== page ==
I was actually hoping that someone could determine if the $200 MIR would even apply to the lower-priced ReadyNAS. Seems to me like it should work.
Deal Fanatic
Jan 18, 2004
6562 posts
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Markham
sdo wrote: The way I look at data storage is simple. That's my data. It's important. I should spend the same (if not more) money making sure it's safe as I do on the computer that I use to access it.

Cheapening out or futzing with a bunch of parts to make one doesn't really interest me either. I want something that is rock solid and that I can count on. After all, it's got my data on it and I'd rather not lose it.

I'm not saying a ReadyNAS is the answer. I was just posting the deal incase someone else was looking.
Same reliability can be had with a PC solution. I can understand the ease-of-use point and I guess its a luxury one has to pay for. I guess there are just a lot more rich people on RFD than I thought. :)
rogue wrote: Dont let them bother you OP...you pointed out a savings to those who might be interested. If they are inclined they will look further....if not then onto the next deal.
Not trying to bother anyone. Just trying to understand why people would pay the hefty premium for it versus using any existing PC.

Perhaps I should have started a thread in the computer section, but this seemed like a convenient place to just ask a simple question.
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Sr. Member
Oct 24, 2005
885 posts
14 upvotes
Winnipeg
Mr Nobody wrote: I don't get it...Please someone explain.

Why pay this kind of price when you can buy a bunch of $70 1TB drives and pop them into a desktop?

Noise - put it somewhere you won't hear it
Electricity - The money spent on these NAS > money for electricity
RAID - buy a $50 RAID card

Heck, I'd pop drives into a PC before buying a $300 NAS box that only comes with 1x1TB drive.

:?: :?: :?:
Lol, go ahead and try to run RAID5 on a $50 RAID card then come back here and speak up... You need to buy at least a $300 + card to run RAID5 with decent speed.
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Jul 29, 2003
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YVR
I've sold lots of Synology and QNAP NAS enclosures and most of them go to small and medium size businesses. Consultants buy them and put them into businesses. Easy, simple and small solution that don't require much. Web-based setup make it extremely easy to use.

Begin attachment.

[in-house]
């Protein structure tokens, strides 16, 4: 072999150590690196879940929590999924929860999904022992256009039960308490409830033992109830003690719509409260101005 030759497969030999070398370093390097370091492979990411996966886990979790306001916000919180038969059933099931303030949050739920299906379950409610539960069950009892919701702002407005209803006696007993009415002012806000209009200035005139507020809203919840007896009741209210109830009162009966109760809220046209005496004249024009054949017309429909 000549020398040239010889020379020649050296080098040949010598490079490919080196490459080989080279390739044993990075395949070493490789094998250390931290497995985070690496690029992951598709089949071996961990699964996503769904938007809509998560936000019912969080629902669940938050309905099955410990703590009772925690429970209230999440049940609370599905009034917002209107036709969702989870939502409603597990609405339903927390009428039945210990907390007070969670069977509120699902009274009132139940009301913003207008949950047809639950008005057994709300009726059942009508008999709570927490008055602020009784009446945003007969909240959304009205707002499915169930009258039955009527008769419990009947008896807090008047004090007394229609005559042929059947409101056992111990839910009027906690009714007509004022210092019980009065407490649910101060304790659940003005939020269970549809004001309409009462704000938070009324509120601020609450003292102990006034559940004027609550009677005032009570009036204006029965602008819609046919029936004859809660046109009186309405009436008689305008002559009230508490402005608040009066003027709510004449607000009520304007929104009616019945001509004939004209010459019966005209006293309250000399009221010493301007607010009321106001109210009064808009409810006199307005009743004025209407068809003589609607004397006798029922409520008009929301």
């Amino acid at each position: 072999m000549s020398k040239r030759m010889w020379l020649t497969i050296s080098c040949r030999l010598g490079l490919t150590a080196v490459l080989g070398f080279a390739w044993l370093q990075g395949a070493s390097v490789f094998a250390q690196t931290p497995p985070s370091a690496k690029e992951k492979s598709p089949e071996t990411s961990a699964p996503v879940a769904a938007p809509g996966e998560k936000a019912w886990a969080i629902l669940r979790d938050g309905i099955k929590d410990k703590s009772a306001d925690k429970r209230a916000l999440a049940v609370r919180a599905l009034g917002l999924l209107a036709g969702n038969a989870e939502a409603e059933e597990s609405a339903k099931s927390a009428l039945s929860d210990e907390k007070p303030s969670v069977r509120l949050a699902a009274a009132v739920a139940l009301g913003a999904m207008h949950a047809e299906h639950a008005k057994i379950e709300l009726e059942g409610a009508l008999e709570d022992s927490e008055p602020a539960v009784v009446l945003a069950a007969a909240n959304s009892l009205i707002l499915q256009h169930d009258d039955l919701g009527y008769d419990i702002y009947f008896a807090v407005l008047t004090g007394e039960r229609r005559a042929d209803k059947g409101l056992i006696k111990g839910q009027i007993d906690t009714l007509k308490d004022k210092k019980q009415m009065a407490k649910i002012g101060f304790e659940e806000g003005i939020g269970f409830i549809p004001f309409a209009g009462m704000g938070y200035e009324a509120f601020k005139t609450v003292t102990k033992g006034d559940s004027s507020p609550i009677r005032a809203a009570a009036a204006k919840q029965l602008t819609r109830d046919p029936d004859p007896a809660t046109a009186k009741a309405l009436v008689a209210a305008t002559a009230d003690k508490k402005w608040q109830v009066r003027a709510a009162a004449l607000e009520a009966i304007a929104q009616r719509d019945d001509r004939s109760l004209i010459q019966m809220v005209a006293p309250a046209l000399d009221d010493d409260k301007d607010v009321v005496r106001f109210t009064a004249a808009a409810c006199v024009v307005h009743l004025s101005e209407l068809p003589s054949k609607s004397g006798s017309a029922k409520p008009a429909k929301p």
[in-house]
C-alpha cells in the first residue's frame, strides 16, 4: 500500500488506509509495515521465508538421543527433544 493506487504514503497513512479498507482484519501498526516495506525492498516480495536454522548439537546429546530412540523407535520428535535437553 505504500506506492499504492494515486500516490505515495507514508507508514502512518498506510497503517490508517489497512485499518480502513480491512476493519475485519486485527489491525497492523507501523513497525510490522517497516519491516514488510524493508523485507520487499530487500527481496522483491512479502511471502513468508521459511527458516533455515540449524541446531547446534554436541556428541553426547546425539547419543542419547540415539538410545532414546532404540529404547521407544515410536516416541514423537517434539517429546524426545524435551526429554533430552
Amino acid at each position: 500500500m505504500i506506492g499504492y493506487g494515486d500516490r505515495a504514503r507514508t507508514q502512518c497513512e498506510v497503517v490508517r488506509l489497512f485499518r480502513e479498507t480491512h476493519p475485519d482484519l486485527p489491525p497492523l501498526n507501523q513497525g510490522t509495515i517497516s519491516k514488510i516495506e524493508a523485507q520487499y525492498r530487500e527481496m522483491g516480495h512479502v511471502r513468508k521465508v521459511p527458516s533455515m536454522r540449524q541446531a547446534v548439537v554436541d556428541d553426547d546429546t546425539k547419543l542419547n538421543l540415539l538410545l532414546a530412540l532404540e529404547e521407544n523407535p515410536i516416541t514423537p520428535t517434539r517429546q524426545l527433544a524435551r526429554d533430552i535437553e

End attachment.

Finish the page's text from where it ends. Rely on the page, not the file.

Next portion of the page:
For businesses, time is money and they can't be fussed with a whole PC network storage.

With that said, I've seen a number of techie end users buy these type of NAS units, mostly 1 and 2 bay ones. I think easy and size are the most important factors for them.
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Jan 18, 2004
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michelkenny wrote: Lol, go ahead and try to run RAID5 on a $50 RAID card then come back here and speak up... You need to buy at least a $300 + card to run RAID5 with decent speed.
I never mentioned RAID level in my post, but either way, if that is the case, then I stand corrected.

So do the $300 NAS solutions come with a decent RAID5? If so, then effective the NAS is free, right? That would be a good solution.

Otherwise, buying a $300 RAID5 card and putting it into an existing PC is still cheaper than buying this $1000 NAS box.

That's all assuming people want RAID5.
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Sep 30, 2001
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Mr Nobody wrote: But then not everyone NEEDS 6 bays either. :)
This is the point where arguments get ridiculous. You're right, those who don't need a 6 bay storage setup won't even be looking at this unit to begin with. Do you see the fruitless circle you've created?
- Ease of configuration - You got me there, but I'm a DIY/technie so can't see paying the premium for a $1000 NAS
Congrats. Your cookie is in the mail.
Clearly this product isn't for you. For others it's the perfect solution.
- hot swap - overated, underused
Yeah...that must be why all enterprise servers have that feature. Silly server admins what do they know.
Your last point makes the most sense. Majority = PC, minority (rich?) = NAS.
more like majority = peanut gallery on RFD, minority = those who don't senselessly crap in threads :twisted:

This is like arguing with somebody about the merits of a luxury timepiece vs a Timex.

Different solutions exist for different people and their needs.